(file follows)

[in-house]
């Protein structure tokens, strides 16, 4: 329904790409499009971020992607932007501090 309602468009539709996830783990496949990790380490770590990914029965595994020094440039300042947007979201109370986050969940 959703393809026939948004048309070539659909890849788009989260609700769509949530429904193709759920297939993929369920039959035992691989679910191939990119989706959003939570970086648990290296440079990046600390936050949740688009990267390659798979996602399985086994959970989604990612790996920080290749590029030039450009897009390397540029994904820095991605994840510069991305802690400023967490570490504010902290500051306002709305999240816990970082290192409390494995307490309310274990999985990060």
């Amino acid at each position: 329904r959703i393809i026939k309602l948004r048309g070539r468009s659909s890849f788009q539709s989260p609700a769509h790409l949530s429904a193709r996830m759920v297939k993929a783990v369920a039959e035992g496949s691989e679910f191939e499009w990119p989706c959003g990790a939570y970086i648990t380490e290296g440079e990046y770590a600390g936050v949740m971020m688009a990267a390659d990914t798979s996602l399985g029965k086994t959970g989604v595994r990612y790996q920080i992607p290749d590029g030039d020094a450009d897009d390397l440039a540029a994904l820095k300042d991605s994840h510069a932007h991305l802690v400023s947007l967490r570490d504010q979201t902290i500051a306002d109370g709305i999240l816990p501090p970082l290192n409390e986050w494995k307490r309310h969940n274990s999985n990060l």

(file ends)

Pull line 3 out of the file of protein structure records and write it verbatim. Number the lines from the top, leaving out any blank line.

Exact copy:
């Amino acid at each position: 329904r959703i393809i026939k309602l948004r048309g070539r468009s659909s890849f788009q539709s989260p609700a769509h790409l949530s429904a193709r996830m759920v297939k993929a783990v369920a039959e035992g496949s691989e679910f191939e499009w990119p989706c959003g990790a939570y970086i648990t380490e290296g440079e990046y770590a600390g936050v949740m971020m688009a990267a390659d990914t798979s996602l399985g029965k086994t959970g989604v595994r990612y790996q920080i992607p290749d590029g030039d020094a450009d897009d390397l440039a540029a994904l820095k300042d991605s994840h510069a932007h991305l802690v400023s947007l967490r570490d504010q979201t902290i500051a306002d109370g709305i999240l816990p501090p970082l290192n409390e986050w494995k307490r309310h969940n274990s999985n990060l």